Vitamin C selectively kills KRAS and BRAF mutant colorectal cancer cells by targeting GAPDH

Jihye Yun, Edouard Mullarky, Changyuan Lu, Kaitlyn N. Bosch, Adam Kavalier, Keith Rivera, Jatin Roper, Iok In Christine Chio, Eugenia G. Giannopoulou, Carlo Rago, Ashlesha Muley, John M. Asara, Jihye Paik, Olivier Elemento, Zhengming Chen, Darryl J. Pappin, Lukas E. Dow, Nickolas Papadopoulos, Steven S. Gross, Lewis C. Cantley

Research output: Contribution to journalArticle

Abstract

More than half of human colorectal cancers (CRCs) carry either KRAS or BRAF mutations and are often refractory to approved targeted therapies.We found that cultured human CRC cells harboring KRAS or BRAFmutations are selectively killed when exposed to high levels of Vitamin C. This effect is due to increased uptake of the oxidized form of Vitamin C, dehydroascorbate (DHA), via the GLUT1 glucose transporter. Increased DHA uptake causes oxidative stress as intracellular DHA is reduced to Vitamin C, depleting glutathione.Thus, reactive oxygen species accumulate and inactivate glyceraldehyde 3-phosphate dehydrogenase (GAPDH). Inhibition of GAPDH in highly glycolytic KRAS or BRAF mutant cells leads to an energetic crisis and cell death not seen in KRAS and BRAF wild-type cells. High-dose Vitamin C impairs tumor growth in Apc/KrasG12D mutant mice.These results provide a mechanistic rationale for exploring the therapeutic use of Vitamin C for CRCs with KRAS or BRAF mutations.

Original languageEnglish (US)
Pages (from-to)1391-1396
Number of pages6
JournalScience
Volume350
Issue number6266
DOIs
StatePublished - Dec 11 2015

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Glyceraldehyde-3-Phosphate Dehydrogenases
Ascorbic Acid
Colorectal Neoplasms
Mutation
Facilitative Glucose Transport Proteins
Therapeutic Uses
Glutathione
Reactive Oxygen Species
Oxidative Stress
Cell Death
Growth
Neoplasms

ASJC Scopus subject areas

  • General

Cite this

Yun, J., Mullarky, E., Lu, C., Bosch, K. N., Kavalier, A., Rivera, K., ... Cantley, L. C. (2015). Vitamin C selectively kills KRAS and BRAF mutant colorectal cancer cells by targeting GAPDH. Science, 350(6266), 1391-1396. https://doi.org/10.1126/science.aaa5004

Vitamin C selectively kills KRAS and BRAF mutant colorectal cancer cells by targeting GAPDH. / Yun, Jihye; Mullarky, Edouard; Lu, Changyuan; Bosch, Kaitlyn N.; Kavalier, Adam; Rivera, Keith; Roper, Jatin; Chio, Iok In Christine; Giannopoulou, Eugenia G.; Rago, Carlo; Muley, Ashlesha; Asara, John M.; Paik, Jihye; Elemento, Olivier; Chen, Zhengming; Pappin, Darryl J.; Dow, Lukas E.; Papadopoulos, Nickolas; Gross, Steven S.; Cantley, Lewis C.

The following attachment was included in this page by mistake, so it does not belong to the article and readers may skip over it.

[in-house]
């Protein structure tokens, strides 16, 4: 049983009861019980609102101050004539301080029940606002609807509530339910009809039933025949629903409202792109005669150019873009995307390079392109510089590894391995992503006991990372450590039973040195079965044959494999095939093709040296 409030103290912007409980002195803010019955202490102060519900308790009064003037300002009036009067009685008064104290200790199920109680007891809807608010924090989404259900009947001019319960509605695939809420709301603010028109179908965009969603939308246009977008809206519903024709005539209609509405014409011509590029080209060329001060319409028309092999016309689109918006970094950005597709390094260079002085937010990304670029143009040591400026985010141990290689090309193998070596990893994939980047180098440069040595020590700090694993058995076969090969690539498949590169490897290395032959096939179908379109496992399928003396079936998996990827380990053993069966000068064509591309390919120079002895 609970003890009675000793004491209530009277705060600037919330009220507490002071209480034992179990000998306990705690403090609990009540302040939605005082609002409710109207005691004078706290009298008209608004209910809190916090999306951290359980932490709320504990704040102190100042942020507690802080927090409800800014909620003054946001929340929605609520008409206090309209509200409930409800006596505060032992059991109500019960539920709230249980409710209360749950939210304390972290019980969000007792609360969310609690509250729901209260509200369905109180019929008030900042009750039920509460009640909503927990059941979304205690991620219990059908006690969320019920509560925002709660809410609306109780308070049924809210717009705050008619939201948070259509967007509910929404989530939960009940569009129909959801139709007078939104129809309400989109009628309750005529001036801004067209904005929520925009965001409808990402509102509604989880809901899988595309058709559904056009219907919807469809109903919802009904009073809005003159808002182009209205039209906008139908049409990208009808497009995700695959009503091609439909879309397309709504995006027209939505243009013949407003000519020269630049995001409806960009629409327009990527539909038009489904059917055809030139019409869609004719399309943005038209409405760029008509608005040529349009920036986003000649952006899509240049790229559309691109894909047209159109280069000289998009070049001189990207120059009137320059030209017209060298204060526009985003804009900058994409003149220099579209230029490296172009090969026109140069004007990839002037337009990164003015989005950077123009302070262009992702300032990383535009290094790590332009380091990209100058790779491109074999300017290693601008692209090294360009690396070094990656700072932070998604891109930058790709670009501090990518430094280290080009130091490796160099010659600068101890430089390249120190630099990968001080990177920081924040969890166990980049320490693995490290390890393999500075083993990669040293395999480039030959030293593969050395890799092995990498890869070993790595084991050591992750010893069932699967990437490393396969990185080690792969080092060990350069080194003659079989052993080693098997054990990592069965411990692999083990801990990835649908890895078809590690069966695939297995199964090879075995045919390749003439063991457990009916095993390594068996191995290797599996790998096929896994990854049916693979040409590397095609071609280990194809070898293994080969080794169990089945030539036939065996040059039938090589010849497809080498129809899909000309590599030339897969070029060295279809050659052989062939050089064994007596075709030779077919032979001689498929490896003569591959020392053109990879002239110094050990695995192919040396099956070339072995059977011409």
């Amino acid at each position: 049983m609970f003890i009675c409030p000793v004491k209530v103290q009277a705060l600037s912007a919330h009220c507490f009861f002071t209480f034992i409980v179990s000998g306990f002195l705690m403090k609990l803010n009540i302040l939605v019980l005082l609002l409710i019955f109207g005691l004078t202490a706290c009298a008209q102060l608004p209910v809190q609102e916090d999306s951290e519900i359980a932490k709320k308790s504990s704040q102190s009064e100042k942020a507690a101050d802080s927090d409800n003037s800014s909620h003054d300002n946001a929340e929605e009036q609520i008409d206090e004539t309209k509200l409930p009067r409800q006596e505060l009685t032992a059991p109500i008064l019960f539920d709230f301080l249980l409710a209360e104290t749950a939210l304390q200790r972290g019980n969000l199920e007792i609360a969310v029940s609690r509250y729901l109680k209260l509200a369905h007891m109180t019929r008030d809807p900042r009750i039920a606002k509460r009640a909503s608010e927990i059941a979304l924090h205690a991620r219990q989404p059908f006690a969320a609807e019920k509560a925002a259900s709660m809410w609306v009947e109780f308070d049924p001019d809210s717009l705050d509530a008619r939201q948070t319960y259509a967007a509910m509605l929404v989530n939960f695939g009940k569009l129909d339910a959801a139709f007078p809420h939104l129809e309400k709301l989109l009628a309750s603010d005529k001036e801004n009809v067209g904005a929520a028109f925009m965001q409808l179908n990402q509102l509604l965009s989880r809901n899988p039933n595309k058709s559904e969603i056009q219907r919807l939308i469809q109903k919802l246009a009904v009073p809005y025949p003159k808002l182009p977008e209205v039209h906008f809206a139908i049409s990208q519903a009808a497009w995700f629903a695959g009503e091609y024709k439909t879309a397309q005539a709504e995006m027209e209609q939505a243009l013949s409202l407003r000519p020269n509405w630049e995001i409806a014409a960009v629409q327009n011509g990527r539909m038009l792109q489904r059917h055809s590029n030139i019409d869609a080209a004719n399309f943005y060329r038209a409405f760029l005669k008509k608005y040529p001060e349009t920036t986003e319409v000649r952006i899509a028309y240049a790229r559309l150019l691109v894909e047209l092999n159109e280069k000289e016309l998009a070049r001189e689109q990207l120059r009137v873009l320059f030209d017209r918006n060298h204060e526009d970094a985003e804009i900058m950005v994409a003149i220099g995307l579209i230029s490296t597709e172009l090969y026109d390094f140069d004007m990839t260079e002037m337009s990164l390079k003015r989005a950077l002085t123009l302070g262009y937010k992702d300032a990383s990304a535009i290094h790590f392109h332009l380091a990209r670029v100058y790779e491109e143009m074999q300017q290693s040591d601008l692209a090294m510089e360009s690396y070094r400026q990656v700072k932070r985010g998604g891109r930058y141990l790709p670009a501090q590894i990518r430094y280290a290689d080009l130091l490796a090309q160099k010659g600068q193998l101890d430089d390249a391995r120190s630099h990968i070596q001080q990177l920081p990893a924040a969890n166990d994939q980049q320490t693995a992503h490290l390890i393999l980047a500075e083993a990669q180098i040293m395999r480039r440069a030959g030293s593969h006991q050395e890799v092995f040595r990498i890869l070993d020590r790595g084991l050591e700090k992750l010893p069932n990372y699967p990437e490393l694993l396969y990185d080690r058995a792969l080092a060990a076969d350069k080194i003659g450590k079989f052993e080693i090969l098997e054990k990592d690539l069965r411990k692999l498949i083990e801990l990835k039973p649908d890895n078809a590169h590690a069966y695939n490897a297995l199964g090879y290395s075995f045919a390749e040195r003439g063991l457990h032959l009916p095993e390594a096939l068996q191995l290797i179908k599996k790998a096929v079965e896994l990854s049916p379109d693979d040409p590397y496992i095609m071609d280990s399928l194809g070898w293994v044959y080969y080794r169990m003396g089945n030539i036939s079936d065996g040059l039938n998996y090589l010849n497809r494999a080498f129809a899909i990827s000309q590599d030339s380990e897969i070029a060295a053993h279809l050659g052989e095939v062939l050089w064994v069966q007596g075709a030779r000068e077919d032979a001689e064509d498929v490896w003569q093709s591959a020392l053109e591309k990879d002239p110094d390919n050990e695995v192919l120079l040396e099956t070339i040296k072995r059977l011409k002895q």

In: Science, Vol. 350, No. 6266, 11.12.2015, p. 1391-1396.

Research output: Contribution to journalArticle

Yun, J, Mullarky, E, Lu, C, Bosch, KN, Kavalier, A, Rivera, K, Roper, J, Chio, IIC, Giannopoulou, EG, Rago, C, Muley, A, Asara, JM, Paik, J, Elemento, O, Chen, Z, Pappin, DJ, Dow, LE, Papadopoulos, N, Gross, SS & Cantley, LC 2015, 'Vitamin C selectively kills KRAS and BRAF mutant colorectal cancer cells by targeting GAPDH', Science, vol. 350, no. 6266, pp. 1391-1396. https://doi.org/10.1126/science.aaa5004
Yun J, Mullarky E, Lu C, Bosch KN, Kavalier A, Rivera K et al. Vitamin C selectively kills KRAS and BRAF mutant colorectal cancer cells by targeting GAPDH. Science. 2015 Dec 11;350(6266):1391-1396. https://doi.org/10.1126/science.aaa5004
Yun, Jihye ; Mullarky, Edouard ; Lu, Changyuan ; Bosch, Kaitlyn N. ; Kavalier, Adam ; Rivera, Keith ; Roper, Jatin ; Chio, Iok In Christine ; Giannopoulou, Eugenia G. ; Rago, Carlo ; Muley, Ashlesha ; Asara, John M. ; Paik, Jihye ; Elemento, Olivier ; Chen, Zhengming ; Pappin, Darryl J. ; Dow, Lukas E. ; Papadopoulos, Nickolas ; Gross, Steven S. ; Cantley, Lewis C. / Vitamin C selectively kills KRAS and BRAF mutant colorectal cancer cells by targeting GAPDH. In: Science. 2015 ; Vol. 350, No. 6266. pp. 1391-1396.